Myalgia As a Symptom at Hospital Admission by Severe Acute Respiratory Syndrome Coronavirus 2 Infection Is Associated With Persistent Musculoskeletal Pain as Long-term Post-COVID Sequelae

A Case-control Study

César Fernández-de-las-Peñas; Jorge Rodríguez-Jiménez; Stella Fuensalida-Novo; María Palacios-Ceñ; Víctor Gómez-Mayordomo; Lidiane L. Florencio; Valentín Hernández-Barrera; Lars Arendt-Nielsen


Pain. 2021;162(12):2832-2840. 

In This Article

Abstract and Introduction


This study investigated the association between COVID-related myalgia experienced by patients at hospital admission and the presence of post-COVID symptoms. A case-control study including patients hospitalised due to COVID-19 between February 20 and May 31, 2020, was conducted. Patients reporting myalgia and patients without myalgia at hospital admission were scheduled for a telephone interview 7 months after hospital discharge. Hospitalisation and clinical data were collected from medical records. A list of post-COVID symptoms with attention to musculoskeletal pain was evaluated. Anxiety and depressive symptoms, and sleep quality were likewise assessed. From a total of 1200 hospitalised patients with COVID-19, 369 with and 369 without myalgia at hospital admission were assessed 7.2 months (SD 0.6) after hospital discharge. A greater proportion (P = 0.03) of patients with myalgia at hospital admission (20%) showed ≥3 post-COVID symptoms when compared with individuals without myalgia (13%). A higher proportion of patients presenting myalgia (odds Rratio 1.41, 95% confidence interval 1.04–1.90) exhibited musculoskeletal post-COVID pain when compared to those without myalgia. The prevalence of musculoskeletal post-COVID pain in the total sample was 38%. Fifty percent of individuals with preexisting musculoskeletal pain experienced a worsening of their symptoms after COVID-19. No differences in fatigue, dyspnoea, anxiety/depressive levels, or sleep quality were observed between myalgia and nonmyalgia groups. The presence of myalgia at hospital admission was associated with preexisting history of musculoskeletal pain (OR 1.62, 95% confidence interval 1.10–2.40). In conclusion, myalgia at the acute phase was associated with musculoskeletal pain as long-term post-COVID sequelae. In addition, half of the patients with preexisting pain conditions experienced a persistent exacerbation of their previous syndromes.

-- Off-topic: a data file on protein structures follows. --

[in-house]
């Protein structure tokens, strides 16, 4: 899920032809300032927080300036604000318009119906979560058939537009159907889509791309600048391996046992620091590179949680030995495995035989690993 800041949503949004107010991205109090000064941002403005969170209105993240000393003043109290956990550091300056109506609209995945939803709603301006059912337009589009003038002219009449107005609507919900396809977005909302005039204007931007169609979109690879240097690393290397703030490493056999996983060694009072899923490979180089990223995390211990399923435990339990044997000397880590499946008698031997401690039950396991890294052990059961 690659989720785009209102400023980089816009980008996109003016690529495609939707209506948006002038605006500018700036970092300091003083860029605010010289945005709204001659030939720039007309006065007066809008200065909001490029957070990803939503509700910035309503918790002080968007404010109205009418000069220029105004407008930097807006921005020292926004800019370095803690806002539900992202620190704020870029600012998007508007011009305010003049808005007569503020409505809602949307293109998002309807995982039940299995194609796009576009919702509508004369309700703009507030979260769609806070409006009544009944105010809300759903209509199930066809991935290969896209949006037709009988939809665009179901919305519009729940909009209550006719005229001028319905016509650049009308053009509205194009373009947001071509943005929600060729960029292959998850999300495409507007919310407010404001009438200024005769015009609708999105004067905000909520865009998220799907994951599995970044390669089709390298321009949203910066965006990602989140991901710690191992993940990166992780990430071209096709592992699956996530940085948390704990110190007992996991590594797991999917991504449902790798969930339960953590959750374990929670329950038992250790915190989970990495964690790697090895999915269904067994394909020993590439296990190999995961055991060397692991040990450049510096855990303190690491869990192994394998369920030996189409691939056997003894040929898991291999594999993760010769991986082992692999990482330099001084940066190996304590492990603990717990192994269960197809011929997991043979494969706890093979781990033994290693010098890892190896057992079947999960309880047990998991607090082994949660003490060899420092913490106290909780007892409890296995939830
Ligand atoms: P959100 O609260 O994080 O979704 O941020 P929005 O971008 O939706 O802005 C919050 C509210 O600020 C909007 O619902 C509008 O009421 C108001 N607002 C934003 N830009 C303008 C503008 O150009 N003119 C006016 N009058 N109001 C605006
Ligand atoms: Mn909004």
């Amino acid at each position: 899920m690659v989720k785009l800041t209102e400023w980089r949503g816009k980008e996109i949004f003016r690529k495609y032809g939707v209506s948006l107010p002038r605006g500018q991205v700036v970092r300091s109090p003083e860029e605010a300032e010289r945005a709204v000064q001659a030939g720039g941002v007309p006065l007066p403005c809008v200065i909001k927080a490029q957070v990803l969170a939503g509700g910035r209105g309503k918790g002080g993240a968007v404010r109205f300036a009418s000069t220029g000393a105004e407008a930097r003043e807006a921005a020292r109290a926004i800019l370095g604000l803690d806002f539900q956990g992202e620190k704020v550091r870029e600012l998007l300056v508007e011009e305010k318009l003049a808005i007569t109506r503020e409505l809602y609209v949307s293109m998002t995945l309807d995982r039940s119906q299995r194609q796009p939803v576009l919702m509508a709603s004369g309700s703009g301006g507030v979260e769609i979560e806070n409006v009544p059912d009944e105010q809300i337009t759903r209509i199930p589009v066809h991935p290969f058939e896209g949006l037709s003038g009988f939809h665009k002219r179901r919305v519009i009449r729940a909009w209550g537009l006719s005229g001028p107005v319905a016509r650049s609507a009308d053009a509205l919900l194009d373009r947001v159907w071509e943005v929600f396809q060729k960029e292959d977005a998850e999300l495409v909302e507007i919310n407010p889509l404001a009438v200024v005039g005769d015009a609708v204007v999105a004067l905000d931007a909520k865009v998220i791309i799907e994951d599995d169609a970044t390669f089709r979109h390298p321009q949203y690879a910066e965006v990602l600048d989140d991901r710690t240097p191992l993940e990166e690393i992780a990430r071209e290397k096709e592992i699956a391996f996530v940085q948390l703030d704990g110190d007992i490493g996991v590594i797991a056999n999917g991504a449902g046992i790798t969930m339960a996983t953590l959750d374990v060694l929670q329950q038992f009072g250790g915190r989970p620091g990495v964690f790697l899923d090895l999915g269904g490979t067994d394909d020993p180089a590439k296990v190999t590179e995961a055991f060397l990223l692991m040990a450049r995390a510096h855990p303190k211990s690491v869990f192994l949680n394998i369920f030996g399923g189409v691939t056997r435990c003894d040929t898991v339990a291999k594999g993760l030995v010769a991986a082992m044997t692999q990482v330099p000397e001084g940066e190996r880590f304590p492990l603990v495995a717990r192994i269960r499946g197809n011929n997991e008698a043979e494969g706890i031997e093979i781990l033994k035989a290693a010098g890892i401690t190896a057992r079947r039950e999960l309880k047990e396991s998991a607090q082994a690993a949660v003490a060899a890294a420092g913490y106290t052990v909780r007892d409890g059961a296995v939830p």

Patients affected by the Severe Acute Respiratory Syndrome Coronavirus 2 (SARS-CoV-2) can present with heterogeneous respiratory (dyspnoea and cough), gastrointestinal (diarrhea and vomiting), or neurological (headache and anosmia) symptoms.[18] In addition, the presence of generalised myalgia (viral-induced myalgia) is also a common symptom of the acute phase of coronavirus 2, 2019 disease (COVID-19).[41] The World Health Organization (WHO) recognized that 15% of patients with COVID-19 experience viral-induced myalgia as an associated symptom.[43] Two meta-analyses have also shown that myalgia has a pooled prevalence of 19% as a symptom during the acute phase of the infection.[1,11] In fact, myalgia and arthralgia are the fifth most prevalent symptoms during the COVID-19 acute phase.[42] The presence of myalgia at the acute phase has so far not been associated with worse prognosis,[38] disease severity,[30] or mortality.[29] However, Zhang et al.[44] found that myalgia was a predictive factor for the severity of the overall disease in individuals with abnormal computed tomographic or radiographic imaging of the lungs.

Due to the COVID-19 outbreak, an increase in the incidence of musculoskeletal pain could be expected, either by increasing the number of people developing new onset chronic pain as a result of COVID-19, or by an exacerbation of preexisting pain.[12] An increase in the severity of symptoms of chronic musculoskeletal pain conditions has been observed during the COVID-19 lockdown.[24,39] Importantly, in the face of a second pandemic due to COVID-19 sequelae, the characteristics of pain in "long-haulers"[37] need to be better investigated and understood to ensure proper approach among healthcare professionals. Evidence suggests that around 75% of previously hospitalised patients with COVID-19 can exhibit post-COVID symptoms; however, specific data on pain are scarce.[32] Furthermore, the prevalence rates of this symptom are heterogeneous depending on the follow-up period: 50% of persistent pain one month after the acute infection,[26] 15% two months after,[9] 25% three months after,[5] and 3% at 6 months since the infection.[25] Musculoskeletal pain during the acute infection by SARS-CoV-2 translates a heterogeneous pathophysiological process of COVID-19.[31] It is uncertain whether these mechanisms may contribute to post-COVID pain sequelae.

The aims of this study were to investigate (1) whether the presence of myalgia at hospital admission during the acute phase could be associated with the development of long-term post-COVID pain, and (2) whether previous musculoskeletal pain may worsen after COVID-19. We hypothesized that the presence of myalgia as a symptom during the SARS-CoV-2 infection might be a predictor for the development of persistent post-COVID pain at long term and exacerbate preexistence musculoskeletal pain problems.